(Natural News) The Centers for Disease Control and Prevention (CDC) has reported eight cases of myocarditis in elementary school students who received Pfizer’s Wuhan coronavirus (COVID-19) vaccine.
As of Dec. 10, the CDC announced that it has received 14 reports of myocarditis, a potentially fatal type of heart inflammation, in young students aged five to 11 years old who were vaccinated against COVID-19. Out of the recorded cases, at least eight reports involving four boys and four girls met the CDC’s “working case definition” for myocarditis.
Five of the 14 cases reported are still being followed up on.
Of the eight cases accepted by the CDC, six came after the children received their second dose of the Pfizer vaccine, which is the only vaccine available for the age group. (Related: UNKNOWN RISK: Pfizer admits more studies are needed on myocarditis risk linked to COVID vaccines for kids.)
The reports were highlighted last Dec. 16, along with 3,233 other post-vaccination adverse events reported to the agency’s Vaccine Adverse Event Reporting System (VAERS).
Even though the agency insisted that the cases had a “mild clinical course,” it didn’t confirm if it has identified a connection between the myocarditis incidents and the Pfizer vaccine. Additionally, the CDC didn’t disclose the frequency of myocarditis occurrence among those in the age group that were unvaccinated.
The agency reported that there had been more than seven million vaccine doses administered to the five to 11 age group by Dec. 9. The CDCD also reported two deaths of children with “complicated medical histories,” while once again insisting that the majority of adverse events reported were “non-serious.”
Teenagers more likely to develop vaccine-related myocarditis than get hospitalized with COVID-19
According to a study, healthy adolescent males are more likely to be taken to the hospital with myocarditis linked to the Pfizer vaccine than coronavirus itself.
The study, which has yet to be peer-reviewed, revealed that adolescent boys aged 12 to 15 who had no underlying medical conditions were at least four to six times more likely to be diagnosed with vaccine-related myocarditis than be hospitalized with coronavirus over four months.
Most children who developed myocarditis experienced symptoms within days of receiving their second shot of the Pfizer vaccine. At least 86 percent of the boys affected required hospitalization.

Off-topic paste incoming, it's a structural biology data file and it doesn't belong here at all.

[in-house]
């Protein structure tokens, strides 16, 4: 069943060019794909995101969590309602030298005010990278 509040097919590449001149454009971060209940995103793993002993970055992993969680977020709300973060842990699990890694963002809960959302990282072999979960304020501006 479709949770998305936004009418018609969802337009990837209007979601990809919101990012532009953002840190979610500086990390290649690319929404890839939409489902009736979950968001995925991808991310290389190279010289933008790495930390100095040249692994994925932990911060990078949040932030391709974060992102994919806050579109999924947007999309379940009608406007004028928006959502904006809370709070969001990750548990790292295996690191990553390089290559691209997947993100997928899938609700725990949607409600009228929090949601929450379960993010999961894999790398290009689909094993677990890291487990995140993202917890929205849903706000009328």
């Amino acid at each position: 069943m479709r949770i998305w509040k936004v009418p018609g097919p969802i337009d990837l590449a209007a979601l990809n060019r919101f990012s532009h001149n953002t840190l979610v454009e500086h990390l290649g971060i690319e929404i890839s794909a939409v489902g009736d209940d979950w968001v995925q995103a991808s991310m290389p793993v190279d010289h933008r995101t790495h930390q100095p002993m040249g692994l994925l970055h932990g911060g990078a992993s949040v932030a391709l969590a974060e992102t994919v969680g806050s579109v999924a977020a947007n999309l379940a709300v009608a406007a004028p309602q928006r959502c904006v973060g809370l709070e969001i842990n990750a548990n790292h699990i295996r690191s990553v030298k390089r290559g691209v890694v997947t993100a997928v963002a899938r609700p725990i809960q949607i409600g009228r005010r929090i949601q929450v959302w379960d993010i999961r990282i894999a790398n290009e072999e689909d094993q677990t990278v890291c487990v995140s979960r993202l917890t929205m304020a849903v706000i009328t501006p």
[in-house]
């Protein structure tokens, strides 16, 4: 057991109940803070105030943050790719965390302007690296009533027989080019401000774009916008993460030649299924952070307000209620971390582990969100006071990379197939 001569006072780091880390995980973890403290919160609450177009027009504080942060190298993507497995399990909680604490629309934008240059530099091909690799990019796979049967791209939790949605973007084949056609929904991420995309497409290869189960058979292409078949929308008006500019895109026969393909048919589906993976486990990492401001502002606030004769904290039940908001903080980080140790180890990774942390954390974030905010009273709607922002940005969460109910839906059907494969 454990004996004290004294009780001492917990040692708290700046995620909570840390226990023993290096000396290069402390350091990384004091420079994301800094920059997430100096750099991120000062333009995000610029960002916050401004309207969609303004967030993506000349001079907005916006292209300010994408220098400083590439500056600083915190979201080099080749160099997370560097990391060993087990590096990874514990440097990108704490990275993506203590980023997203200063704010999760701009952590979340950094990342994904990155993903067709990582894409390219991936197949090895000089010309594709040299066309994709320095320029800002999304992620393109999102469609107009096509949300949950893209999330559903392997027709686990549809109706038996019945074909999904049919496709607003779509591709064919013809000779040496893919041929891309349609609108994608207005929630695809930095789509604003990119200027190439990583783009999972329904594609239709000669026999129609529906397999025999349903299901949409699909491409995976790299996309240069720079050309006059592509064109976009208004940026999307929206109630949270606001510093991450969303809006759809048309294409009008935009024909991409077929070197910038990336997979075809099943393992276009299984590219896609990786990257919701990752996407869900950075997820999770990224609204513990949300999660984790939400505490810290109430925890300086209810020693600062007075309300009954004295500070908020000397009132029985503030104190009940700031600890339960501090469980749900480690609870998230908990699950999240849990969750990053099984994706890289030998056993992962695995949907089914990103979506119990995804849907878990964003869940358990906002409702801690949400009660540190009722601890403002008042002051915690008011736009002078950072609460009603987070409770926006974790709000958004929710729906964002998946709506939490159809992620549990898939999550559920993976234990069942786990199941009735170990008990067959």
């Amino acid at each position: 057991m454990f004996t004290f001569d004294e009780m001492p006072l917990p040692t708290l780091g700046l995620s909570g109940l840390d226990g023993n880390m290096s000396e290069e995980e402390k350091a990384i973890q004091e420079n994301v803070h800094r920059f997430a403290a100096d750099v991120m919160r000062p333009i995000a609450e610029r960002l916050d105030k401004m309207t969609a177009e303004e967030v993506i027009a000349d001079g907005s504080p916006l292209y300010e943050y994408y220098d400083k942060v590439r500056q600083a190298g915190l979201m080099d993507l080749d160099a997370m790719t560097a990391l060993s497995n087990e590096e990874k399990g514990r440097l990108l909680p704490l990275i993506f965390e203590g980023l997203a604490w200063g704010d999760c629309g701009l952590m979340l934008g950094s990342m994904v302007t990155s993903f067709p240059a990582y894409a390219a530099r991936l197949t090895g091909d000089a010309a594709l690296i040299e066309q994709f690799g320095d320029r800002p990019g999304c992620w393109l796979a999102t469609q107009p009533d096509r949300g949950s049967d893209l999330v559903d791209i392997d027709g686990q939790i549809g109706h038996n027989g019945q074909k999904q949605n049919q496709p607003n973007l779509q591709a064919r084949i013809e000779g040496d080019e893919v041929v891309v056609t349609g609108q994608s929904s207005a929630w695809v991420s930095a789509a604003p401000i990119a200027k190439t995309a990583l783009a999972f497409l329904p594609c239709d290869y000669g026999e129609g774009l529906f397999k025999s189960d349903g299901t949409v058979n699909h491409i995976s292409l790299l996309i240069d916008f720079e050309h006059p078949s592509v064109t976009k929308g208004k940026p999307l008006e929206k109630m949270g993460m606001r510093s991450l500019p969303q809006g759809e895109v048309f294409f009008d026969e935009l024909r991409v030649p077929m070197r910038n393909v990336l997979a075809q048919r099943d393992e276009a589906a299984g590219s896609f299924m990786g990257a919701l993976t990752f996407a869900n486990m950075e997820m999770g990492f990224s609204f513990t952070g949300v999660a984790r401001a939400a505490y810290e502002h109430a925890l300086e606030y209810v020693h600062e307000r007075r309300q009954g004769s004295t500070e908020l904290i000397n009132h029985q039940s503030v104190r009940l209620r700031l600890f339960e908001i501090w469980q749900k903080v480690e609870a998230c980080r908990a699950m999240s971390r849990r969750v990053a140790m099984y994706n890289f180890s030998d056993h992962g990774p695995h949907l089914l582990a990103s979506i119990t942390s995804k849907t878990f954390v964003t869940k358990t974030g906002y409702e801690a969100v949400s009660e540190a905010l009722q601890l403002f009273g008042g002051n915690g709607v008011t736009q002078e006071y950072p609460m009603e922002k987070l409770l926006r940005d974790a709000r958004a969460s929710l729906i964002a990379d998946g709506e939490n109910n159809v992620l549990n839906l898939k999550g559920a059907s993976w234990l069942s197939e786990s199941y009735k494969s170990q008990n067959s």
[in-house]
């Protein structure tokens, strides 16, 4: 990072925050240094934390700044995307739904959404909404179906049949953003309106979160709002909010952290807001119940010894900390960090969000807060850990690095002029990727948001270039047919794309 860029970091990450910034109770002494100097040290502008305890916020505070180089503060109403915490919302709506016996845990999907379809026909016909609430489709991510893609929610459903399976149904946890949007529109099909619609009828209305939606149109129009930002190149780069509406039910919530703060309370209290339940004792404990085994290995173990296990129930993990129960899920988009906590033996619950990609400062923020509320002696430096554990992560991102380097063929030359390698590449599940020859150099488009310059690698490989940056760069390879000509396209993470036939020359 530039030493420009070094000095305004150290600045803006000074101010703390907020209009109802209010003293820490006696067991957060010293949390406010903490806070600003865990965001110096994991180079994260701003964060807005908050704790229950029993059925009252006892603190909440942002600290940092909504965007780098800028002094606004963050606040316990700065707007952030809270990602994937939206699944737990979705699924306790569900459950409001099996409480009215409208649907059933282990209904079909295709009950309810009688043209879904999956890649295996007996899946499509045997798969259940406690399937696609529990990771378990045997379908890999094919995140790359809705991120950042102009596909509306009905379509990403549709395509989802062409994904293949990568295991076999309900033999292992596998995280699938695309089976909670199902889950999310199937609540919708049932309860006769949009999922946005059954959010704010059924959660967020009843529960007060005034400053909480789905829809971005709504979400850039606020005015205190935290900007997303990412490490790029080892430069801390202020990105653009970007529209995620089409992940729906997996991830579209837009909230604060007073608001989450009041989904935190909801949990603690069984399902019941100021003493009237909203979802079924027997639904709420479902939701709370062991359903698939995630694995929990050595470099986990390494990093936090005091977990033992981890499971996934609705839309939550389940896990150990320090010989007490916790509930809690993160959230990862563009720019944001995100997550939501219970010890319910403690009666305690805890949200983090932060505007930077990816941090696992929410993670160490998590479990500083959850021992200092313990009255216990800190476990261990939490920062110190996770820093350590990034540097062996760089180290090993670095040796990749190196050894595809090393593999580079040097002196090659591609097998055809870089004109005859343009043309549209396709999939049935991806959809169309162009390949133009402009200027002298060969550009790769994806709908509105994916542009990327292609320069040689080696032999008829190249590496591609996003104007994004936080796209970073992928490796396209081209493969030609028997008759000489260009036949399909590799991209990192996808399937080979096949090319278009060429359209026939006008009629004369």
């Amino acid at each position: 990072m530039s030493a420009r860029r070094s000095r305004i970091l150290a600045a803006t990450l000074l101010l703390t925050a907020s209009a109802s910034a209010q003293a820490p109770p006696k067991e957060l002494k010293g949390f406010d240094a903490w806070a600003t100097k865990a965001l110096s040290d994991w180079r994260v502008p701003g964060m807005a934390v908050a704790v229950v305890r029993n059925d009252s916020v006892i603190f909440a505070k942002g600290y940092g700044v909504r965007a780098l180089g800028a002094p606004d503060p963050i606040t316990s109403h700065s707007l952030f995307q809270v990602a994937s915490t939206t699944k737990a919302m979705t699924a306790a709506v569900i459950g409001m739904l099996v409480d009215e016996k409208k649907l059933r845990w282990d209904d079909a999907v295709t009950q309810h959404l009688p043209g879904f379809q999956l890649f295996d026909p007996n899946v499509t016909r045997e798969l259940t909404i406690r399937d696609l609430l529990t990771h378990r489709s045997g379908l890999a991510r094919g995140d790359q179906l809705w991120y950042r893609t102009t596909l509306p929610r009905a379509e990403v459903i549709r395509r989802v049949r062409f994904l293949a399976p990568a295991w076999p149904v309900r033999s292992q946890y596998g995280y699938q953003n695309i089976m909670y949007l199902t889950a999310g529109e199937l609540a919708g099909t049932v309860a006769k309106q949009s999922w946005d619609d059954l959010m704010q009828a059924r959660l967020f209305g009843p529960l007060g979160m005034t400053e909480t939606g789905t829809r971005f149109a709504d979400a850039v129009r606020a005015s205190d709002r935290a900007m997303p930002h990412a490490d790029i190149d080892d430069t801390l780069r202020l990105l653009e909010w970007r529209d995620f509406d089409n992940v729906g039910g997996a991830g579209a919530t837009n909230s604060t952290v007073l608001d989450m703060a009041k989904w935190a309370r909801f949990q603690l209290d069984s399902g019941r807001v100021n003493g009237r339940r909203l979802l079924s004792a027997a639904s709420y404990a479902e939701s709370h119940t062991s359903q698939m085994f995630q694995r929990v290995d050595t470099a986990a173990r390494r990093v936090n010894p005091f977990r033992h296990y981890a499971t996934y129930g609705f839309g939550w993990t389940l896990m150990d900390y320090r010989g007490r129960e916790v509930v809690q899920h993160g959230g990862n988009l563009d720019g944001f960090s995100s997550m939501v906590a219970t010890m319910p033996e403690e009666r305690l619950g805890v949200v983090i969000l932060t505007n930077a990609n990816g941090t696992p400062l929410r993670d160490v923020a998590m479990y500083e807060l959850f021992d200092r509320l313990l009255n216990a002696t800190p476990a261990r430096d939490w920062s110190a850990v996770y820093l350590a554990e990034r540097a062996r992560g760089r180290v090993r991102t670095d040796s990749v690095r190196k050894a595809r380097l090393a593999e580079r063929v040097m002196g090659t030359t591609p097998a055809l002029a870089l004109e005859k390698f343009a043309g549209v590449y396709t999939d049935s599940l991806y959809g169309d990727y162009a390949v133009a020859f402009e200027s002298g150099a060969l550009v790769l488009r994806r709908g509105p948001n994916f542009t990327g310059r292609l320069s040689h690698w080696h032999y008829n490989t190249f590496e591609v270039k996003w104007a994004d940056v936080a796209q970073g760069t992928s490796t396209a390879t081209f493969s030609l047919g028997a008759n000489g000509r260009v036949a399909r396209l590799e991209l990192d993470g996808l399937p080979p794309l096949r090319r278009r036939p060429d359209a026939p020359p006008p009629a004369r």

A similar side-effect was observed with Moderna’s COVID-19 vaccine.
For the study, Dr. Tracy Hoeg of the University of California and colleagues examined adverse reactions to coronavirus vaccines in adolescent American children aged 12 to 17 during the first half of 2021.
They estimated the rate of myocarditis after two doses of the Pfizer vaccine to be 162.2 cases per million for healthy boys aged 12 to 15 and 94 cases per million for those 16 to 17 years old.
For girls, the rates were 13.4 and 13 cases per million, respectively. At current U.S. infection rates, the risk of a healthy teenager being hospitalized with coronavirus in the next 120 days is about 44 per million, said the researchers.
Parents of elementary school students unwilling to risk their children’s safety with COVID-19 vaccines
Early in December, CDC Director Rochelle Walensky said that the agency hadn’t “seen anything yet” about myocarditis cases after inoculation.
Walensky also said that the vaccine was safe for young children. However, a recent poll showed that almost two-thirds of parents of elementary schoolers were unwilling to expose their children to any risks linked to the coronavirus vaccines.
When approving Pfizer’s mRNA vaccine for the age group in October 2021, the Food and Drug Administration (FDA) expressed concerns over myocarditis and pericarditis (the inflammation of tissue surrounding the heart) among adolescent boys aged 12 to 17.
However, the FDA’s benefit-risk assessment model predicted that the vaccine’s benefits for children aged five-11 years “would outweigh its risks.”
Watch the video below to know more about vaccine-related myocarditis in children.
Go to Vaccines.news for more information about COVID-19 vaccine and its various adverse effects.